As a African-American, I can co-sign w/ your point of “Still, the facts are these. The majority of this country believes in a power higher than itself. Black and Hispanic churchgoers are still a socially conservative people, too.” However, PA provided a perfect example of the GOP problem. When GOP State Rep Turzai made his comment, he showed his true intentions of the purpose of the Voter ID agenda. Al Sharpton made the point, which despite who the man is, you can’t disagree w/ his point. He said “look at the black turnout…do you think Black people were waiting in line five hours to make a fraudulent vote” No one is waiting in line that long to make a fake vote. If anything, the high minority turnout was more of a “middle finger” vote against the Voter ID agenda than just voting for the President

  • The Dog

    I love the way Republicans discounted the polls showing Obama was in the lead before the election but now when their guy lost, the Exit Poll that shows “53 percent of voters think we’re headed in the wrong direction” is 100% legitimate. And btw, conservatives are infamous for not responding to Exit Polls, so I would interpret that 53% as Liberals saying the Republican House is heading us in the wrong direction with Grover Norquist driving the bus over the fiscal cliff! Santorum was never more right: “The smart people are not with us.”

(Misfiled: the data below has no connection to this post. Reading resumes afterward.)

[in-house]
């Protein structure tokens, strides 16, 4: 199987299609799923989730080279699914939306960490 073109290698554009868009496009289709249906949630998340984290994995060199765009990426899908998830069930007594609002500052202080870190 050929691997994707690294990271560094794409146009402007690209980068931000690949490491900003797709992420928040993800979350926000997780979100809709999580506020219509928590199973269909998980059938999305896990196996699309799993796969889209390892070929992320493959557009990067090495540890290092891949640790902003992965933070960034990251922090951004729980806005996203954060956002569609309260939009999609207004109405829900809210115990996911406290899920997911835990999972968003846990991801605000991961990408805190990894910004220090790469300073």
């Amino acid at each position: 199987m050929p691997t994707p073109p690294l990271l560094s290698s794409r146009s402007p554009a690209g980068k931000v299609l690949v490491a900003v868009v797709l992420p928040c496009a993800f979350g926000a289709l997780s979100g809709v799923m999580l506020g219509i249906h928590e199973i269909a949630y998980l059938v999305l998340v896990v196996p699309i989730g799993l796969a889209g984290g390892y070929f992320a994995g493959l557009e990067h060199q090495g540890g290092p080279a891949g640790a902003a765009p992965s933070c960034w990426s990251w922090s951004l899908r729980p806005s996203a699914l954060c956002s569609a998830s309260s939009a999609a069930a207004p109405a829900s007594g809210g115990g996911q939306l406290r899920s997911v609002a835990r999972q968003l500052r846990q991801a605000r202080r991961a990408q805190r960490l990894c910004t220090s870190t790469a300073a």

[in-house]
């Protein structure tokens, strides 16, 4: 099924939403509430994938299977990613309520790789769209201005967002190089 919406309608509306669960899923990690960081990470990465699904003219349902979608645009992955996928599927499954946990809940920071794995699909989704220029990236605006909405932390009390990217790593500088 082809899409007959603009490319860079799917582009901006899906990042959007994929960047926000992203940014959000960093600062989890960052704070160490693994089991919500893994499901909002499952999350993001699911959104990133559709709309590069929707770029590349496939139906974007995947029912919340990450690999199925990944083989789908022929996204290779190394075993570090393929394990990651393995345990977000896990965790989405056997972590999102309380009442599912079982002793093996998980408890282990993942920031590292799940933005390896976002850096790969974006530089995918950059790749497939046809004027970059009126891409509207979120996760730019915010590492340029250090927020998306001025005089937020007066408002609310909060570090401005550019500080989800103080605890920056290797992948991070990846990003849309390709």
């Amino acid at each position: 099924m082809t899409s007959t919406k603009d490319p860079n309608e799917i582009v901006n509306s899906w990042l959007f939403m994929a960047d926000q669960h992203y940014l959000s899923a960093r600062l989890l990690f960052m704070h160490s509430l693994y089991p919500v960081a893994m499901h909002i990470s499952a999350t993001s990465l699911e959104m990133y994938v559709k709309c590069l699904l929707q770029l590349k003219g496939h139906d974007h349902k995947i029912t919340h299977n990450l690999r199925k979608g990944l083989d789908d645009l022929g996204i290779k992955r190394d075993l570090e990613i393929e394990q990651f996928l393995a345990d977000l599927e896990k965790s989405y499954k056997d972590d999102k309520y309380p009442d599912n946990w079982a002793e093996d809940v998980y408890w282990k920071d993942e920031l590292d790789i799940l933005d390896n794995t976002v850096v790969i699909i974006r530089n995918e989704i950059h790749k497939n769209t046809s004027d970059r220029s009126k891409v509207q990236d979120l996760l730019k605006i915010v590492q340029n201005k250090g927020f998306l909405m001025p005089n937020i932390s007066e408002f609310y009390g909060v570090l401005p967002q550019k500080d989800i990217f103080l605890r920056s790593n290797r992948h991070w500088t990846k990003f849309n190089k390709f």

• Amy

    The GOP is living in a bubble of old school white people–mostly men. They will continue to lose as the population continues to become more diverse. And more importantly if the GOP continues to move so far right (or wrong)– wrong on climate change, wrong on women’s rights, wrong on gay rights–essentially living in a bubble where facts don’t matter, empirical evidence is dismissed and their heads are buried in the sand.

  • Jane Yavis

    Chris – May I suggest conservative Talk Show Hosts step outside their protected bubble and become more familiar and aware of their surroundings? The Stepford style “Taker/Maker” assignment backfired but you were too Angry to listen. So don’t worry about being wrong,,,,,, talk Radio is responsible for the large Democratic margin of Victory in the five county area where your message is heard. Stand up and take a bow. Keep twisting the reasons,,, it works well for the Democratic party. Now, get off my Lawn Sonny!!!

  • http://www.facebook.com/james.murphy.50767 James Murphy

    You are just a fool is all.

  • http://www.facebook.com/james.murphy.50767 James Murphy

    You have to start getting your information from a resource OTHER then Fox News. After that, we can see if your next prediction is a little more on target because this one wasn’t even close.

  • mistermark123

    Chris, you’re an idiot. All of the legitimate polls showed Obama winning, but you just couldn’t resist regurgitating the crap coming out of your right wing echo chamber.